MLO Mentor is an ongoing series covering compliance best practices for mortgage loan originators (MLOs). This article discusses abuse, theft, and fraud schemes related to Home Equity Conversion Mortgages (HECMs). Enroll in firsttuesday’s 8-Hour NMLS CE to renew your California MLO license and learn more about fraud and abuse prevention in your practice.

Home Equity Conversion Mortgages Exploited to Defraud Senior Citizens

In 2009, the Federal Bureau of Investigation (FBI) and the U.S. Department of Housing and Urban Development Office of Inspector General (HUD-OIG) released a report showing widespread Home Equity Conversion Mortgage (HECM) abuses. The FBI and the HUD-OIG found loan officers, mortgage companies, investors, loan counselors, appraisers, builders, developers and real estate agents were exploiting HECMs to defraud senior citizens.

Investigators found scammers used local churches, investment seminars and television, radio, billboard and mailer advertisements to target seniors. Protect your clients by familiarizing yourself with some common HECM scams.

Equity theft schemes

The number one abuse found by investigators was the equity theft scheme. Scammers in equity theft schemes identified foreclosed, distressed or abandoned properties (or buyers) using information contained within county deed records. They then purchased the properties using straw buyers. The straw buyers would commit occupancy fraud by stating their intentions to use the property as their primary residence.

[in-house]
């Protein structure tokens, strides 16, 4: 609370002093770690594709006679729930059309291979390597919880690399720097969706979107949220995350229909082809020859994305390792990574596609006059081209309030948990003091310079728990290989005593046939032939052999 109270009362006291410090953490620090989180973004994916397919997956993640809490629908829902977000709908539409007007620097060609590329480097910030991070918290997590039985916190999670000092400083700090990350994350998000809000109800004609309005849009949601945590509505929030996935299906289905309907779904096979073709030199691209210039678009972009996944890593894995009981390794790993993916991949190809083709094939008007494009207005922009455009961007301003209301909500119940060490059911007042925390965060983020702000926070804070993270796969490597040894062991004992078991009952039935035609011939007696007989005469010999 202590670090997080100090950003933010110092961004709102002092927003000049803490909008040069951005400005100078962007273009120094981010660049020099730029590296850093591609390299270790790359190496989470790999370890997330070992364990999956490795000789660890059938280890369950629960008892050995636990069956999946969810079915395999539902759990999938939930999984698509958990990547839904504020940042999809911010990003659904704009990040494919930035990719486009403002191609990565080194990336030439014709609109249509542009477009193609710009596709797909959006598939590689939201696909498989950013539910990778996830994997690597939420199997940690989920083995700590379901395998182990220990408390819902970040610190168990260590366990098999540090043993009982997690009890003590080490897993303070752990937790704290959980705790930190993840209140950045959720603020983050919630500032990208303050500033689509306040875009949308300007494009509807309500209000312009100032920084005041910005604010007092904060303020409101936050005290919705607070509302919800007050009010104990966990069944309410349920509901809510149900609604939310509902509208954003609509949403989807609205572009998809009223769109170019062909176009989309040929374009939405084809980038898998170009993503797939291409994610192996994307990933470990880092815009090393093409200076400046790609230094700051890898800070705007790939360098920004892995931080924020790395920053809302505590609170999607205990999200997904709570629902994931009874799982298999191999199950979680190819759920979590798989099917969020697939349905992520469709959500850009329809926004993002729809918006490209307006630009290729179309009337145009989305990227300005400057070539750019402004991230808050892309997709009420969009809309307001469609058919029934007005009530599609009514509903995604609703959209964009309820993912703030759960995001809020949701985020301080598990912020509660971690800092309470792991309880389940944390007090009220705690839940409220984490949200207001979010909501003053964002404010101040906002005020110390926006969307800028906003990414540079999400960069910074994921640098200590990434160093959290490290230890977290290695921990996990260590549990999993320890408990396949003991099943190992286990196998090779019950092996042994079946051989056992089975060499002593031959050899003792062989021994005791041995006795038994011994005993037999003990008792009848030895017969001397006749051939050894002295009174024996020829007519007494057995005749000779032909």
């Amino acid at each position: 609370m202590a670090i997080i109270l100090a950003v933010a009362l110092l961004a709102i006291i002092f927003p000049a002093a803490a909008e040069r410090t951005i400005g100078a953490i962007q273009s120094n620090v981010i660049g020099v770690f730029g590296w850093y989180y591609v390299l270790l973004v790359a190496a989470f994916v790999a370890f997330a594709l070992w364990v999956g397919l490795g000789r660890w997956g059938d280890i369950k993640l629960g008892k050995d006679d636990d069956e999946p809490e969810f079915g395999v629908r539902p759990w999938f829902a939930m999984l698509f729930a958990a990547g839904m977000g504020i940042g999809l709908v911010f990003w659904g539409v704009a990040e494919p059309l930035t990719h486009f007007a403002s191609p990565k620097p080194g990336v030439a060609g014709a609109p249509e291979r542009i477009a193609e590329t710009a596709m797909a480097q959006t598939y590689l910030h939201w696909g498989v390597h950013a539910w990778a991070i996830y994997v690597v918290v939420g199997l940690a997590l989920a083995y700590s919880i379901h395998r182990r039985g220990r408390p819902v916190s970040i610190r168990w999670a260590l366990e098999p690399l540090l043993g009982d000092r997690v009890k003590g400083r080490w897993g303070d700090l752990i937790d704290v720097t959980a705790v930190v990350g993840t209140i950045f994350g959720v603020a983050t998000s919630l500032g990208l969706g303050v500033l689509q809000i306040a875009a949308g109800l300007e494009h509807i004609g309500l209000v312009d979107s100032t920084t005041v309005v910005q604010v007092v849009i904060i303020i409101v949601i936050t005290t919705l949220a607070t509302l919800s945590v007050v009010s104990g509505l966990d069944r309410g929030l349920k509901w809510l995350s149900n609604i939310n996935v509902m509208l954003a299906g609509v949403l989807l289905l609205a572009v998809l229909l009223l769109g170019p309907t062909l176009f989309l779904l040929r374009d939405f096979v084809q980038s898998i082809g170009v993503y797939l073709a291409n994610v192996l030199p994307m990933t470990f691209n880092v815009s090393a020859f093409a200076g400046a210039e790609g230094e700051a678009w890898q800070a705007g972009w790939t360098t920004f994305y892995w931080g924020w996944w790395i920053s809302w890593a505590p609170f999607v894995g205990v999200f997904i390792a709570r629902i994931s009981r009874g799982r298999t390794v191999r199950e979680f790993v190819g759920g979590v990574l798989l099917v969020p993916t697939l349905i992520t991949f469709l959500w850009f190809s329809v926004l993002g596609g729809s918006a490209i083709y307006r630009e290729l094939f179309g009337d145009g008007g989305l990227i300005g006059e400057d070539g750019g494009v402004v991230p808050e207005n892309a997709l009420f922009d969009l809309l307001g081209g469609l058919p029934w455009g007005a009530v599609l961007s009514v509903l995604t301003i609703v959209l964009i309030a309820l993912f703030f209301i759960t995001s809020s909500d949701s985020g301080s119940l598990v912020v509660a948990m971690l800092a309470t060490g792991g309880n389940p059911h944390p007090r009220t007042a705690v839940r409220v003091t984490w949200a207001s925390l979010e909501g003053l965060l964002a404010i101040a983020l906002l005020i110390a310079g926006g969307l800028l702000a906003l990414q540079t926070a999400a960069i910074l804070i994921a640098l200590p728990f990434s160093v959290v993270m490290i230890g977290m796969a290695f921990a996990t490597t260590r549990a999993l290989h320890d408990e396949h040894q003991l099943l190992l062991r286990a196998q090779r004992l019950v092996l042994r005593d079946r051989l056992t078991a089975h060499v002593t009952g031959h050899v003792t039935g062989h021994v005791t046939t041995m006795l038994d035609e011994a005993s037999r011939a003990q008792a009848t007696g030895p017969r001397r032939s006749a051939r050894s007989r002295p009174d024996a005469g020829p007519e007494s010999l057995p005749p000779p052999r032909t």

The scammers then recruited seniors to “purchase” the properties from the straw buyers by transferring the property deeds to the seniors with no exchange of money. After the seniors met the 60-day occupancy period, the scammers arranged for the seniors to obtain HECMS, using inflated appraisals. Then, the seniors were encouraged to pull out a large lump sum of the equity. The scammers then took the equity, and absconded.

Foreclosure rescue schemes 

In foreclosure rescue schemes, scammers target seniors who are in jeopardy of losing their homes to foreclosure. The scammers offer reverse mortgage programs with a promise that these programs will prevent foreclosure.

Once the seniors are ready to enter into a loan agreement, the scammers inform the seniors they don’t qualify for a reverse mortgage at all. Instead, the scammers persuade seniors to take out a different type of loan offered by the scammer.

The scammers then locate a straw buyer, order fraudulent home repairs, complete an inflated appraisal and obtain a mortgage which transfers the property away from the seniors. The scammers then pocket the equity. The seniors are often notified by the new owner to either repurchase the home at a higher price or find alternative living arrangements.

Some senior citizens are recruited through advertisements for “free homes” and willingly participate in these schemes. The appraisals are generally inflated. The seniors get to live in the homes as long as they pay taxes, insurance and upkeep.

Lenders do not realize a problem exists until the seniors die or move out. At this time, any lender losses resulting from the false equity is passed from the lenders to the FHA, which pays the shortfall.